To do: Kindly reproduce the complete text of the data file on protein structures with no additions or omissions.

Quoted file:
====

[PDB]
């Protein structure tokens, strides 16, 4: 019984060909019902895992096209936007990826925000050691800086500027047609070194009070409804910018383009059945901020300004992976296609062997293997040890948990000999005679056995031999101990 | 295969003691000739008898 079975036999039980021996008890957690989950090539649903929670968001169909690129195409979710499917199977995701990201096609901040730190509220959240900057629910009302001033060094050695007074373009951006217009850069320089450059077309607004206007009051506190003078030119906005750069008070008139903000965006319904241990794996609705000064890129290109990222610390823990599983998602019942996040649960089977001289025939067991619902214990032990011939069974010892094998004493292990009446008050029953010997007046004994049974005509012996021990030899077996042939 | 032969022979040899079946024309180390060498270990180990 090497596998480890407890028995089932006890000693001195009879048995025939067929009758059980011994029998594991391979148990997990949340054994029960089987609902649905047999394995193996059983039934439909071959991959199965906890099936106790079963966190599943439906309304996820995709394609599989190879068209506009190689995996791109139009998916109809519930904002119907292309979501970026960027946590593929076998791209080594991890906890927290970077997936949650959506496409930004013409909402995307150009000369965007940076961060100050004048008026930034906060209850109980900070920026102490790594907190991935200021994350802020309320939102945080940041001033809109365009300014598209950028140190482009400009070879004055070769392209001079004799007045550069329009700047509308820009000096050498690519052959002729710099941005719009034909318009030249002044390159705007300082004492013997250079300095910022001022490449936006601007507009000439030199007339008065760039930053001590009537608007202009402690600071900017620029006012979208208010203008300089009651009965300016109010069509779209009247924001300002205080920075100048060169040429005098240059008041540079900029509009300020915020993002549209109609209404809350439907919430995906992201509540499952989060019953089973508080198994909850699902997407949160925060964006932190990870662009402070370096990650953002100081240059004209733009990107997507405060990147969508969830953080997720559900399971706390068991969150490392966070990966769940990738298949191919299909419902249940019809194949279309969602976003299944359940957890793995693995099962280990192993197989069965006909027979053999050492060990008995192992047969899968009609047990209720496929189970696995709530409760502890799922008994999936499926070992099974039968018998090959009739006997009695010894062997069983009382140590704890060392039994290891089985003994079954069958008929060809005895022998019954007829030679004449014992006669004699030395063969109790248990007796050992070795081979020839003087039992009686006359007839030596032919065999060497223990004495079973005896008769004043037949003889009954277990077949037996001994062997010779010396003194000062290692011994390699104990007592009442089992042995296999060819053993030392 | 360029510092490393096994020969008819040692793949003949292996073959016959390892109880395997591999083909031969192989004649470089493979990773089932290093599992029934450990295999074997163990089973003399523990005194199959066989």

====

[PDB]
């Protein structure tokens, strides 16, 4: 019984060909019902895992096209936007990826925000050691800086500027047609070194009070409804910018383009059945901020300004992976296609062997293997040890948990000999005679056995031999101990 | 295969003691000739008898 079975036999039980021996008890957690989950090539649903929670968001169909690129195409979710499917199977995701990201096609901040730190509220959240900057629910009302001033060094050695007074373009951006217009850069320089450059077309607004206007009051506190003078030119906005750069008070008139903000965006319904241990794996609705000064890129290109990222610390823990599983998602019942996040649960089977001289025939067991619902214990032990011939069974010892094998004493292990009446008050029953010997007046004994049974005509012996021990030899077996042939 | 032969022979040899079946024309180390060498270990180990 090497596998480890407890028995089932006890000693001195009879048995025939067929009758059980011994029998594991391979148990997990949340054994029960089987609902649905047999394995193996059983039934439909071959991959199965906890099936106790079963966190599943439906309304996820995709394609599989190879068209506009190689995996791109139009998916109809519930904002119907292309979501970026960027946590593929076998791209080594991890906890927290970077997936949650959506496409930004013409909402995307150009000369965007940076961060100050004048008026930034906060209850109980900070920026102490790594907190991935200021994350802020309320939102945080940041001033809109365009300014598209950028140190482009400009070879004055070769392209001079004799007045550069329009700047509308820009000096050498690519052959002729710099941005719009034909318009030249002044390159705007300082004492013997250079300095910022001022490449936006601007507009000439030199007339008065760039930053001590009537608007202009402690600071900017620029006012979208208010203008300089009651009965300016109010069509779209009247924001300002205080920075100048060169040429005098240059008041540079900029509009300020915020993002549209109609209404809350439907919430995906992201509540499952989060019953089973508080198994909850699902997407949160925060964006932190990870662009402070370096990650953002100081240059004209733009990107997507405060990147969508969830953080997720559900399971706390068991969150490392966070990966769940990738298949191919299909419902249940019809194949279309969602976003299944359940957890793995693995099962280990192993197989069965006909027979053999050492060990008995192992047969899968009609047990209720496929189970696995709530409760502890799922008994999936499926070992099974039968018998090959009739006997009695010894062997069983009382140590704890060392039994290891089985003994079954069958008929060809005895022998019954007829030679004449014992006669004699030395063969109790248990007796050992070795081979020839003087039992009686006359007839030596032919065999060497223990004495079973005896008769004043037949003889009954277990077949037996001994062997010779010396003194000062290692011994390699104990007592009442089992042995296999060819053993030392 | 360029510092490393096994020969008819040692793949003949292996073959016959390892109880395997591999083909031969192989004649470089493979990773089932290093599992029934450990295999074997163990089973003399523990005194199959066989």